How Do Beneficial Nematodes Work?

Beneficial NematodesBeneficial nematodes are rapidly gaining in popularity as a proven method of eradication of insect pests.

What are Beneficial Nematodes?

Members of the Steinernematidae and Heterorhabditidae families, beneficial nematodes for gardening purposes are colorless roundworms which are non-segmented, elongated in shape and usually microscopic and commonly found living within the soil.

These roundworms can be used to control soil borne insect pests but are useless for control of pests found in the leaf canopy. Beneficial nematodes for gardening insect control may be used to squash pests such as:

  • Caterpillars
  • Cutworms
  • Crown borers
  • Grubs
  • Corn rootworms
  • Crane flies
  • Thrips
  • Fungus gnats
  • Beetles

There are also bad nematodes and the difference between good nematodes and bad ones is simply upon which host they attack; bad nematodes, also called non-beneficial, root-knot or “plant parasitic” nematodes, cause damage to crops or other plants.

How do Beneficial Nematodes Work?

Using these roundworms as pest control will attack soil borne insect pests with no harmful effects on earthworms, plants, animals or humans, making it an environmentally friendly solution. They are morphologically, ecologically and genetically more diverse than any other animal group with the exception of arthropods.

With over 30 species of entomopahogenic nematodes, each with a unique host, finding a suitable nematode to aid in pest control is not only a “green” solution of integrated pest management but a simple one as well.

They have a lifecycle consisting of egg, four larval stages and an adult stage. It is during the third larval stage that the nematodes seek a host, usually insect larvae, and enter it through the host mouth, anus or spiracles. The nematode carries bacteria called Xenorhabdus, which is subsequently introduced into the host whereupon death of the host occurs within 24 to 48 hours.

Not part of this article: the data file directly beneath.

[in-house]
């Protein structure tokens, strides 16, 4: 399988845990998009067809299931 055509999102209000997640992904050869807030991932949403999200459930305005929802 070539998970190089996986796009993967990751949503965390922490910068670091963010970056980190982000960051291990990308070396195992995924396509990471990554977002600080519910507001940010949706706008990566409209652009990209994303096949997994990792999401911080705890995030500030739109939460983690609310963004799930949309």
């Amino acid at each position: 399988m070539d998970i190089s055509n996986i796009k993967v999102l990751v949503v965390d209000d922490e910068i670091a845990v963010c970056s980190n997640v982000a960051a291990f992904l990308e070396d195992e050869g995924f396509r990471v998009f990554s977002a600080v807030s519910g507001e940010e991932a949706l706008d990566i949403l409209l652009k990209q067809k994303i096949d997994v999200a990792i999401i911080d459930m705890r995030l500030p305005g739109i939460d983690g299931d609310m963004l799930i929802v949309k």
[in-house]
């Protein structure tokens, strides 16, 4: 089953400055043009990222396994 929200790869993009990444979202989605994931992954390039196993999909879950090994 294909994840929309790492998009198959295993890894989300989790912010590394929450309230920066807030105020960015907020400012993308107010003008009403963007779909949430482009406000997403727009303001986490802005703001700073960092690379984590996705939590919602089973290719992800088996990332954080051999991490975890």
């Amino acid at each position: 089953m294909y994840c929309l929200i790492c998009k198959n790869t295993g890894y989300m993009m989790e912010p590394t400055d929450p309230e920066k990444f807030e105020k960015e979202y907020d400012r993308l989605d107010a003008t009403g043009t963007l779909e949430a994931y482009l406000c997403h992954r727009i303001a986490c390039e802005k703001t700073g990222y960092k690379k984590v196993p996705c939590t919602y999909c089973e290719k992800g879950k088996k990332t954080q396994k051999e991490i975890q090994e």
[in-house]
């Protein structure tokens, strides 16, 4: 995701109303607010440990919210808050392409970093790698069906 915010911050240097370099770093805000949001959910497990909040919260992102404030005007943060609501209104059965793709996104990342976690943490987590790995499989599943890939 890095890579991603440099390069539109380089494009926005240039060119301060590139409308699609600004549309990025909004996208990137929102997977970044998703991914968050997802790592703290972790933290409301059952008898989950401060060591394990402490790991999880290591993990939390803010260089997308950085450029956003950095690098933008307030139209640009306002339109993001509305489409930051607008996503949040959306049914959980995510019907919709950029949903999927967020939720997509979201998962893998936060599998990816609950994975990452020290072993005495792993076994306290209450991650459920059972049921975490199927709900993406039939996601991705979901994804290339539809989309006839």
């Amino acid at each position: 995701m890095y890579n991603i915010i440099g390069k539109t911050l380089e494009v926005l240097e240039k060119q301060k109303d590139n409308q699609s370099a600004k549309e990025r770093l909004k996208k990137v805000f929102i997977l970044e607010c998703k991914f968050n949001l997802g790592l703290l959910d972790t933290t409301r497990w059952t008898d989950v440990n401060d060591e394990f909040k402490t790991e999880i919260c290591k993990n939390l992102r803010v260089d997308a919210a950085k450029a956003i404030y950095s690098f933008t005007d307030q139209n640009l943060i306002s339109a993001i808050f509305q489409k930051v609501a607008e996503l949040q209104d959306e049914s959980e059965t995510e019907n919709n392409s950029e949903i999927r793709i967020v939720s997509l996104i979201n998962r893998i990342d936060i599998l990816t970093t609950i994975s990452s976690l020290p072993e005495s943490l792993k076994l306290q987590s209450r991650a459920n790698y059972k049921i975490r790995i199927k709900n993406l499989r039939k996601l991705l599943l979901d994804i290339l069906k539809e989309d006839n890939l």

The Steinernematids develop into adults and then mate within the host’s body, while the Heterorhabditids produce hermaphroditic females. Both nematode species ingest the host’s tissue until they mature to the third juvenile phase and then they leave the remains of the host body.

Nematodes as Pest Control

Using beneficial nematodes for gardening pest control has become an increasingly popular method for six reasons:

  • As previously mentioned, they have an incredibly wide range of hosts and can, therefore, be utilized to control numerous insect pests.
  • Entomopathogenic nematodes kill the host quickly, within 48 hours.
  • Nematodes may be grown on artificial media, making a readily available and inexpensive product.
  • When nematodes are stored at proper temperatures (60-80 degrees F.), they will remain viable for three months and if refrigerated  at 37-50 F. (16-27 C.), may last six months.
  • They are tolerant of most insecticides, herbicides and fertilizers, and the juveniles can survive for a time without any nourishment while searching for an appropriate host. In a nutshell, they are resilient and durable.
  • There is no insect immunity to the Xenorhabdus bacteria, although beneficial insects often escape being parasitized because they are more active and apt to move away from the nematode. The nematodes cannot develop in vertebrates, which make them extremely safe and environmentally friendly.

How to Apply Entomopathogenic Nematodes

Beneficial nematodes for gardening can be found in sprays or soil drenches. It is crucial to apply them at the perfect environmental conditions needed for their survival: warm and moist.

Irrigate the application site both before and after introducing the nematodes and only use them when soil temperatures are between 55-90 F. (13-32 C.) in filtered sun.

Use the nematode product within the year and do not store in areas of high heat. Remember, these are living creatures.

Click here for more information.

Come by Lochte Feed and General Store to protect your lawn with Beneficial Nematodes.

Source: by Amy Grant, at GardeningKnowHow.com

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